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the definition of lost wax casting

  • Author:Coolidge
  • Source:www.diecastingpartsupplier.com
  • Release on:2018-08-08

Lost-wax casting (also called "investment casting", "precision casting", or cire perdue in French) is the process by which a duplicate metal sculpture (often silver, gold, brass or bronze) is cast from an original sculpture. Intricate works can be achieved by this method.

The oldest known examples of this technique is a wheel-shaped copper amulet discovered in Mehrgarh in southern Pakistan. Conservative estimates of the age from carbon-14 dating date the amulet to c. 4000 BC, making it 6000 year old.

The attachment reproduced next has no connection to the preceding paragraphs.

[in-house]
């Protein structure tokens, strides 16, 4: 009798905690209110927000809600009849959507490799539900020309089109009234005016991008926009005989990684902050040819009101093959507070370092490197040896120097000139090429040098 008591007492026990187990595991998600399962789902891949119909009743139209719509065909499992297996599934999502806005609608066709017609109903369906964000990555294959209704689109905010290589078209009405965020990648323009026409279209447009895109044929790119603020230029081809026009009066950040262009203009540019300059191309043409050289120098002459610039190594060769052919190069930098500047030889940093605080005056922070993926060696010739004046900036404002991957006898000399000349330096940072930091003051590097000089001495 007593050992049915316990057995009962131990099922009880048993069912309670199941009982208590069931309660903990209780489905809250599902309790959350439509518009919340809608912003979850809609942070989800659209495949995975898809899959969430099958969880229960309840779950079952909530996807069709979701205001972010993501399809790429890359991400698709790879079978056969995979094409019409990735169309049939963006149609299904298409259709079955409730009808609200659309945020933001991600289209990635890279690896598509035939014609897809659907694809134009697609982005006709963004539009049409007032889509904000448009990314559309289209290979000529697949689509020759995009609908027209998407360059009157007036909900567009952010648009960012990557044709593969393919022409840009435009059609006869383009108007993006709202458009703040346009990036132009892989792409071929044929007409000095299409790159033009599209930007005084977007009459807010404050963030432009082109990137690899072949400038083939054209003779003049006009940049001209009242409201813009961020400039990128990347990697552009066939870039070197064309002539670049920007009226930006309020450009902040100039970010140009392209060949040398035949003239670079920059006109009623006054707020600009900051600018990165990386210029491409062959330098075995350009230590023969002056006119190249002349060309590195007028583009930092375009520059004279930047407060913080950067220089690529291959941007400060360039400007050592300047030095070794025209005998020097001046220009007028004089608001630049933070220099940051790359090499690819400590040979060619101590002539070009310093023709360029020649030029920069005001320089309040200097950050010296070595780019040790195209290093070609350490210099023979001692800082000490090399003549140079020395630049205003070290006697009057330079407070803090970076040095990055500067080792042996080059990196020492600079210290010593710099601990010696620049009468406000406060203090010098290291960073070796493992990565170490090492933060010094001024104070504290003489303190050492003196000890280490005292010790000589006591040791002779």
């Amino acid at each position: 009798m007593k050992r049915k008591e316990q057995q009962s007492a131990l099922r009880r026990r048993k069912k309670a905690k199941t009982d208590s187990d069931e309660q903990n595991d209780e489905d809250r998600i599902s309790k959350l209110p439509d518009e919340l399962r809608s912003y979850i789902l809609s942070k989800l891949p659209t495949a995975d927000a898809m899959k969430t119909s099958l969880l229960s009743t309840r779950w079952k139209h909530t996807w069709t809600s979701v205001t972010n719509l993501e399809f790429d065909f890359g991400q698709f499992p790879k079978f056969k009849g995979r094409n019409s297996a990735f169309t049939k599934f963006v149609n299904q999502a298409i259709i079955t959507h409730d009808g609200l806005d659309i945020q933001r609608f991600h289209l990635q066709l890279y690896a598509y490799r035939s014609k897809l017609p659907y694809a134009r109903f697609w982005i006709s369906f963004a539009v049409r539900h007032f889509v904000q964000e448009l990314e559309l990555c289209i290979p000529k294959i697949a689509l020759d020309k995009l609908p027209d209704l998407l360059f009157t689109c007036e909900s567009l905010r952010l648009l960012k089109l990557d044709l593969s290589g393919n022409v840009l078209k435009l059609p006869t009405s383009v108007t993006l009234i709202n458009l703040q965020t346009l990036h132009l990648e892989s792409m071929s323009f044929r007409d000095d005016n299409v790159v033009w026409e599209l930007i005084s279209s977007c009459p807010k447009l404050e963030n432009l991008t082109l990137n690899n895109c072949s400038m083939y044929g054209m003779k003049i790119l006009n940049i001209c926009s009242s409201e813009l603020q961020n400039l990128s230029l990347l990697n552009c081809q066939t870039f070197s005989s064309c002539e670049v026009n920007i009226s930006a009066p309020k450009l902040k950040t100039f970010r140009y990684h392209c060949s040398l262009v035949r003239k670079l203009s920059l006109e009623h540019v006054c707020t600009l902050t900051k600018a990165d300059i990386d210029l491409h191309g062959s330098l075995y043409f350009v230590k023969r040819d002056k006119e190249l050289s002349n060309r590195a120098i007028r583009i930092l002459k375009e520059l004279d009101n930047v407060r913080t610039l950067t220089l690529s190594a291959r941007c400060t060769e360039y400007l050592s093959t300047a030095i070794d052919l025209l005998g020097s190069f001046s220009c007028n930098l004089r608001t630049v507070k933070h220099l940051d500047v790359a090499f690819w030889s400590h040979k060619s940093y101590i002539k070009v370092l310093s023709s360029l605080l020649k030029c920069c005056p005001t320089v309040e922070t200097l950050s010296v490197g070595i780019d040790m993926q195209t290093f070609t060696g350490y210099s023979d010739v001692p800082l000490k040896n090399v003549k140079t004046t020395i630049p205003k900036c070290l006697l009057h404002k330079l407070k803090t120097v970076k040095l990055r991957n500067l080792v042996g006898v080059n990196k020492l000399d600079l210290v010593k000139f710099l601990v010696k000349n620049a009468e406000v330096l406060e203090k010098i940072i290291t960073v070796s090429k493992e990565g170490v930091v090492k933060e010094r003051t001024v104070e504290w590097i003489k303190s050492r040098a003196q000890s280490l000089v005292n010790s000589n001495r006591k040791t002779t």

[1][2]. Another example from a similar period are the 5700-year old objects found in southern Israel dating to the Chalcolithicperiod (4500-3500 BC).[3] Lost-wax casting was widespread in Europe until the 18th century, when a piece-moulding process came to predominate.

The steps used in casting small bronze sculptures are fairly standardized, though the process today varies from foundry to foundry. (In modern industrial use, the process is called investment casting.) Variations of the process include: "lost mould", which recognizes that materials other than wax can be used (such as: tallow, resin, tar, and textile);[4] and "waste wax process" (or "waste mould casting"), because the mould is destroyed to remove the cast item